Selling US Open Cup Hosting Loses Support for SilverbacksThe Atlanta Silverbacks, NASL and USSF claim they want to grow the game, but their immediate gratification proves otherwise
by Abram Chamberlain | Wednesday, May 23, 2012
It is amazing how an event that should produce joy amongst a club’s supporters can suddenly bring the unfortunate negative reality of a situation to the forefront.
Last night the Atlanta Silverbacks, of second division NASL, won their second round game in the Lamar Hunt US Open Cup against the Georgia Revolution, their next opponent was scheduled to be the Seattle Sounders. The Sounders, winner of the last three US Open Cups, have been the dominant team in this tournament during their time in MLS. Part of Seattle’s dominance in this competition has often been attributed to the fact that the majority of the games were held at Starfire Sports Complex, Seattle’s smaller secondary home field.
In the old rules of the Lamar Hunt US Open Cup, the United States Soccer Federation did what they referred to as blind-bids. While many in the fan public are not totally sure how it works, the end result almost always ended up with teams like Seattle, D.C. United or the Chicago Fire hosting games against lower division teams. However, this year the USSF went with a blind draw. The idea, I assume, was to give more credibility to the tournament and the winner. Over the past few years, the US Open Cup has been pejoratively referred to by some fans as ‘The Starfire Open Cup,’ so instilling the blind draw for hosting was supposed to give more credence to the tournament.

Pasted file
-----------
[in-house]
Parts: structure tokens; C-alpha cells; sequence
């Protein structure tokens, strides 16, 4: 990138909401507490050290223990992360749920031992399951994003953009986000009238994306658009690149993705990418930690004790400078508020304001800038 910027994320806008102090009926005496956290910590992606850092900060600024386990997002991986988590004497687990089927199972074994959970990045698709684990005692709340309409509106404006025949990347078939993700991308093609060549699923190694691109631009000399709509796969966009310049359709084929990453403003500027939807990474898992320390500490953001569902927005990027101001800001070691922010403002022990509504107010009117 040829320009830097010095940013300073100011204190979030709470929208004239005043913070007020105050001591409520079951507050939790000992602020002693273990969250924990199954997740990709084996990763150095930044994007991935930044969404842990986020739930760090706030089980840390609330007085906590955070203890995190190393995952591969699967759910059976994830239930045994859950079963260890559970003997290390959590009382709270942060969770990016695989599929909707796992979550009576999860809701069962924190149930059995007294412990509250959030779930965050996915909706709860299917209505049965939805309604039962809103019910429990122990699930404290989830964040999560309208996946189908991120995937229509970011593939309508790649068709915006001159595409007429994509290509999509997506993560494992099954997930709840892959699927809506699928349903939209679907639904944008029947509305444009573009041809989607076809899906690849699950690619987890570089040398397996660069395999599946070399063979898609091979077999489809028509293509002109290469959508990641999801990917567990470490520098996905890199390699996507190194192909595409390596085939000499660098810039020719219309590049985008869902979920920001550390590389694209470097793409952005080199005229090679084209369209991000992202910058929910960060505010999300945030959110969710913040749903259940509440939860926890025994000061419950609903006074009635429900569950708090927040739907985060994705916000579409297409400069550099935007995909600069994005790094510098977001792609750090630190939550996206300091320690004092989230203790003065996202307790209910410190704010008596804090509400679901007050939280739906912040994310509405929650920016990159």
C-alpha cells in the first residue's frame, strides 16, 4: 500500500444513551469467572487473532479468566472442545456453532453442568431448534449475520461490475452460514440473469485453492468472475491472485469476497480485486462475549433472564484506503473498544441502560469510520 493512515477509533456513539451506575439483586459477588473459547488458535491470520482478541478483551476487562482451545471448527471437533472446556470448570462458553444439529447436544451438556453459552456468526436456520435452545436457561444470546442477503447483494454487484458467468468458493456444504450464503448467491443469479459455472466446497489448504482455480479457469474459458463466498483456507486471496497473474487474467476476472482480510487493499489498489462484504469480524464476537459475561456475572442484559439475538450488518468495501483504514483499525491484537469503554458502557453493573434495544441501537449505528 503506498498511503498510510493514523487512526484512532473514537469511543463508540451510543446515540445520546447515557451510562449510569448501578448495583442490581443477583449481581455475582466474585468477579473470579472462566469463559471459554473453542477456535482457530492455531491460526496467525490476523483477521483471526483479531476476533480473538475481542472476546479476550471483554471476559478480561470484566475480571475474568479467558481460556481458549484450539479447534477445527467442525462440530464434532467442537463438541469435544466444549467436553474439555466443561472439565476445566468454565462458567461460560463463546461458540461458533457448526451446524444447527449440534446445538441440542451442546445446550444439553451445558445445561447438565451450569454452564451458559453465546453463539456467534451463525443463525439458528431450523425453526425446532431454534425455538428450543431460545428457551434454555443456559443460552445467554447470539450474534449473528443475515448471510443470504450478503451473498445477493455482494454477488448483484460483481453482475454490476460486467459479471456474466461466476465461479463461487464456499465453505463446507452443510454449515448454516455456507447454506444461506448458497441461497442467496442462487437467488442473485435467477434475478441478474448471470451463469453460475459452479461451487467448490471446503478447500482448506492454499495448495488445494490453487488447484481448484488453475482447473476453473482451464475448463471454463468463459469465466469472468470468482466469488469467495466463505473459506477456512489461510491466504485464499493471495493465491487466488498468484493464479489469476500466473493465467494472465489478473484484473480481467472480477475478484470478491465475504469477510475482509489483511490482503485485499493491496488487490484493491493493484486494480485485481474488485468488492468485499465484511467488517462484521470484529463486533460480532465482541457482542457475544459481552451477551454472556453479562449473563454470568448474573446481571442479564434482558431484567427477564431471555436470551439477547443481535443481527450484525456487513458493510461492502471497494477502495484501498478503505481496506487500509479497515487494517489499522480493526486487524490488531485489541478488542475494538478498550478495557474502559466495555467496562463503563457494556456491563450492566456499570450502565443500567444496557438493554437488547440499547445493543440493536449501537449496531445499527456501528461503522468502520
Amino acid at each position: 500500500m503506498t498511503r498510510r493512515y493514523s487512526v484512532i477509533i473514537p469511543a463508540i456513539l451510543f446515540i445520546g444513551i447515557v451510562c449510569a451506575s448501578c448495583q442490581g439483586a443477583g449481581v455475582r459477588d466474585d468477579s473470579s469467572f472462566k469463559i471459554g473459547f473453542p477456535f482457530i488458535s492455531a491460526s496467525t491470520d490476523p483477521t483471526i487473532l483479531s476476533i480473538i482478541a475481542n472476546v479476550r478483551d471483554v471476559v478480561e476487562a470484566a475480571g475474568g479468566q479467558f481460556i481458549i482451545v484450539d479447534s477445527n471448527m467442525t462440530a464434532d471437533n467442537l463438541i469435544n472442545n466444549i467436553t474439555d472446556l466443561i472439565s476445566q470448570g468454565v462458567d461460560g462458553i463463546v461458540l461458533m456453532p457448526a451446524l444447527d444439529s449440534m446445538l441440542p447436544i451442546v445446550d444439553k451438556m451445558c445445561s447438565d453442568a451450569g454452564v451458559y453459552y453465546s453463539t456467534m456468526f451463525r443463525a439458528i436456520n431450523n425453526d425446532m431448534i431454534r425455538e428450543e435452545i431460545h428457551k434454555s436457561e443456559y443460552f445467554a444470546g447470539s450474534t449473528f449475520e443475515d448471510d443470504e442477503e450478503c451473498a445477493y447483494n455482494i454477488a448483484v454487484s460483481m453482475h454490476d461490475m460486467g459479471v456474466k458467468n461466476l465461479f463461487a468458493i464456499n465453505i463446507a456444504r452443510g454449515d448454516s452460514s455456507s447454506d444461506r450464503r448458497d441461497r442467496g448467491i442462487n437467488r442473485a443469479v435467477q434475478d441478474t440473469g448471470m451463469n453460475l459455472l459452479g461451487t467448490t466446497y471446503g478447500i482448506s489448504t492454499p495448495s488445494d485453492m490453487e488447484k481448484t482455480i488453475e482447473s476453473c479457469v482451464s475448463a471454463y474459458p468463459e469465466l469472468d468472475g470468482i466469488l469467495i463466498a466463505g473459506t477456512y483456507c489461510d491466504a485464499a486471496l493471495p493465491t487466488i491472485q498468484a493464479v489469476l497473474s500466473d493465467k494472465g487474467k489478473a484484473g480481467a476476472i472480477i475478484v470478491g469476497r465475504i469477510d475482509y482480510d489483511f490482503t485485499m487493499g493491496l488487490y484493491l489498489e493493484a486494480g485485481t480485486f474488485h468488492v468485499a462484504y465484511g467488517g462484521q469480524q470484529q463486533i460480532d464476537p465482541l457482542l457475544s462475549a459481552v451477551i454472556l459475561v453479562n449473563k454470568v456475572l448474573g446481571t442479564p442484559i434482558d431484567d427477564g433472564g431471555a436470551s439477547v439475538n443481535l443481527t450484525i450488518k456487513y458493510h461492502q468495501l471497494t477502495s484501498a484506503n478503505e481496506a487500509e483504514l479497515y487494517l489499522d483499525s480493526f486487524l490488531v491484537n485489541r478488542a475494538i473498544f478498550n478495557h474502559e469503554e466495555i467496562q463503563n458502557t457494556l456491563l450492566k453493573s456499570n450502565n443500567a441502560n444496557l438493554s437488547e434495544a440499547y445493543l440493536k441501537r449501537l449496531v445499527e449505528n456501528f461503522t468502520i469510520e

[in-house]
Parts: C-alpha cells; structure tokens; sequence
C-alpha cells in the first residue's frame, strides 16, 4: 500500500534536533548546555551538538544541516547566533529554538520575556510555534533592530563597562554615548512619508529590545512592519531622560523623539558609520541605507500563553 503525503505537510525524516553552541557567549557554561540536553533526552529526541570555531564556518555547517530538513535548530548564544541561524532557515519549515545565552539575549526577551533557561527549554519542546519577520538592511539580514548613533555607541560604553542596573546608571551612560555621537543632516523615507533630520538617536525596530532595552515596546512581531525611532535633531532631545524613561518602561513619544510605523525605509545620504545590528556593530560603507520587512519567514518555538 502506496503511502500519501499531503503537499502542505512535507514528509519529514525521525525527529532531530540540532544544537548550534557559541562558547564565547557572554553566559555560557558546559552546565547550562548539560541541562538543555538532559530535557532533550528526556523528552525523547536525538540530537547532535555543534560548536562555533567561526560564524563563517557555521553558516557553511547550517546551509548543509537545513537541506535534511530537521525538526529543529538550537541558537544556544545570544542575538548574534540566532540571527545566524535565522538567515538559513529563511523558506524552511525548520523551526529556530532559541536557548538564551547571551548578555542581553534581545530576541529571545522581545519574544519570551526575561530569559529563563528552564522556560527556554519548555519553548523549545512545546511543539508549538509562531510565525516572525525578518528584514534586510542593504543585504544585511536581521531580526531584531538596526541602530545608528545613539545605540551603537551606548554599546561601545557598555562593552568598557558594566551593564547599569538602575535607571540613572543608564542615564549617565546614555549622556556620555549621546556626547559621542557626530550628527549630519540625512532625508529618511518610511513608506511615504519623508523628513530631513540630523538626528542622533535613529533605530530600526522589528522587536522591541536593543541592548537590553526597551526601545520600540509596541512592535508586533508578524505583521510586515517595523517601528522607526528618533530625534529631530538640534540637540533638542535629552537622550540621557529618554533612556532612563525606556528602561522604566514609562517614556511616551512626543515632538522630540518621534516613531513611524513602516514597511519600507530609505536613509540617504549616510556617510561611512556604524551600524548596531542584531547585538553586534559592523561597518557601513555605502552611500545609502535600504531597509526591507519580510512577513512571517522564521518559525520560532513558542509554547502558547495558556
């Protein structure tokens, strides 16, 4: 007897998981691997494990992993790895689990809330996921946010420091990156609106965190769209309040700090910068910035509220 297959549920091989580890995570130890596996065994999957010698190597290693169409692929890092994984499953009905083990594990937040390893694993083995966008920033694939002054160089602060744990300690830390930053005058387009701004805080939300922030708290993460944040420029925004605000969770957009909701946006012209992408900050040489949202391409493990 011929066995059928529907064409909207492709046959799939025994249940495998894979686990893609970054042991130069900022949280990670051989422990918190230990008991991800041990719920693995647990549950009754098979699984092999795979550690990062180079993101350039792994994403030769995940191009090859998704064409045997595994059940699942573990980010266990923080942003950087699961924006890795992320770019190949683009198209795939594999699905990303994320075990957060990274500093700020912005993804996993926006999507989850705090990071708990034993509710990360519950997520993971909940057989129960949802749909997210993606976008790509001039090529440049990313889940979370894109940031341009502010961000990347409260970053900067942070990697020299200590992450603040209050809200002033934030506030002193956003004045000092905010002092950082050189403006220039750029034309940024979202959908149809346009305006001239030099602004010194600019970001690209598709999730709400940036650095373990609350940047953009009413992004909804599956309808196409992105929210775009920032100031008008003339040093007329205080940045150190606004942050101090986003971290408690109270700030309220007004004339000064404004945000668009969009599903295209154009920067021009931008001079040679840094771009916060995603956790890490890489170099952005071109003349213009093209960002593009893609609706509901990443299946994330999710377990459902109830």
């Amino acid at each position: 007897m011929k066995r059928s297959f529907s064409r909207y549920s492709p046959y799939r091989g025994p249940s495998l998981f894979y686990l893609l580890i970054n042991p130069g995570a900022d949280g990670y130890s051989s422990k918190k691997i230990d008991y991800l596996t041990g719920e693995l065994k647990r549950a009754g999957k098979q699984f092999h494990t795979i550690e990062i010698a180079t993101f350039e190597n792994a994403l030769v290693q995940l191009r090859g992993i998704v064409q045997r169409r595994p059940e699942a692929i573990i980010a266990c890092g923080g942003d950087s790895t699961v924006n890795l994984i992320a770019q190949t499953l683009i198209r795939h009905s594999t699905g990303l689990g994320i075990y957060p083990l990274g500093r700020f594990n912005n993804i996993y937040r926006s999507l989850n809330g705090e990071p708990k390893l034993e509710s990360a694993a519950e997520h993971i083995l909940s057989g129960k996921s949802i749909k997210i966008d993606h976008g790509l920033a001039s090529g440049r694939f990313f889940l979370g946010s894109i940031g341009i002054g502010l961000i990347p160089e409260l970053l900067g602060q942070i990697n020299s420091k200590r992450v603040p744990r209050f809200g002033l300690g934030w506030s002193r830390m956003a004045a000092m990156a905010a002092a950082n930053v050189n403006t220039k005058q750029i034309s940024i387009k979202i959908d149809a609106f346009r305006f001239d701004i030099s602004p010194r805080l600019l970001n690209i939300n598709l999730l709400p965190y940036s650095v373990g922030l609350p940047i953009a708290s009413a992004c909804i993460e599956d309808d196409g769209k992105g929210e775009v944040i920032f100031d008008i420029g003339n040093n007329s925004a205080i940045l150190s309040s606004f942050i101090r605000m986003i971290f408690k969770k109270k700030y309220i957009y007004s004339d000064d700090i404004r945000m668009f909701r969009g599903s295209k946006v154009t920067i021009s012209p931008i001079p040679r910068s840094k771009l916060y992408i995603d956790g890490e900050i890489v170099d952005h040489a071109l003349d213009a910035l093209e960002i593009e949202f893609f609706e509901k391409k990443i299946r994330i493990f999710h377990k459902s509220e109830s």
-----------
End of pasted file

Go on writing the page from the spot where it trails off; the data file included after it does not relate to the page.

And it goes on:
But then, just a few hours after the Silverbacks and also the Minnesota Stars, won their second round games, rumors began to leak that their next round MLS opponents – Seattle Sounders for the Silverbacks and Real Salt Lake for the Stars – were looking to “negotiate” for hosting rights to the next round’s game.
In this situation, “negotiate” was just a code word for “buy.” The MLS sides would end up having to pay for running the stadium, the flights and accommodations for their division 2 teams and presumably something else. Truth be told, I have no problem with Seattle or Real Salt Lake doing this. If you have the support and the money to be able to finance another team to play a tournament at your venue, then more power to you.
I do, however, have a problem with the USSF allowing this ridiculousness and the Stars and the Silverbacks showing they have little to no future ambition. In a world where promotion and relegation does not exist, teams are looking for any entry point to get into MLS.
If an amateur team like Eric Wynalda’s Cal FC had sold their hosting rights to an MLS club, it would be understandable. Cal FC, after all, does not even have a true home stadium. They also do not, as far as I know, have ambitions to one day play in MLS.
Atlanta and Minnesota do.
In fact, along with Orlando City (whose blind draw put them in LiveStrong Park and not in the O), Fort Lauderdale (whose blind draw gave San Jose the USOC hosting rights), New York and Las Vegas (who do not have teams in the USOC) two teams that are most mentioned as possible MLS expansion sides are Atlanta and Minnesota. I highly doubt that the Orlando City front office would sell their hosting rights to an MLS side, but I could be wrong. After all, the Stars are a league owned team. That means that even at some small level NASL had something to do with the sale of the Minnesota game to Salt Lake.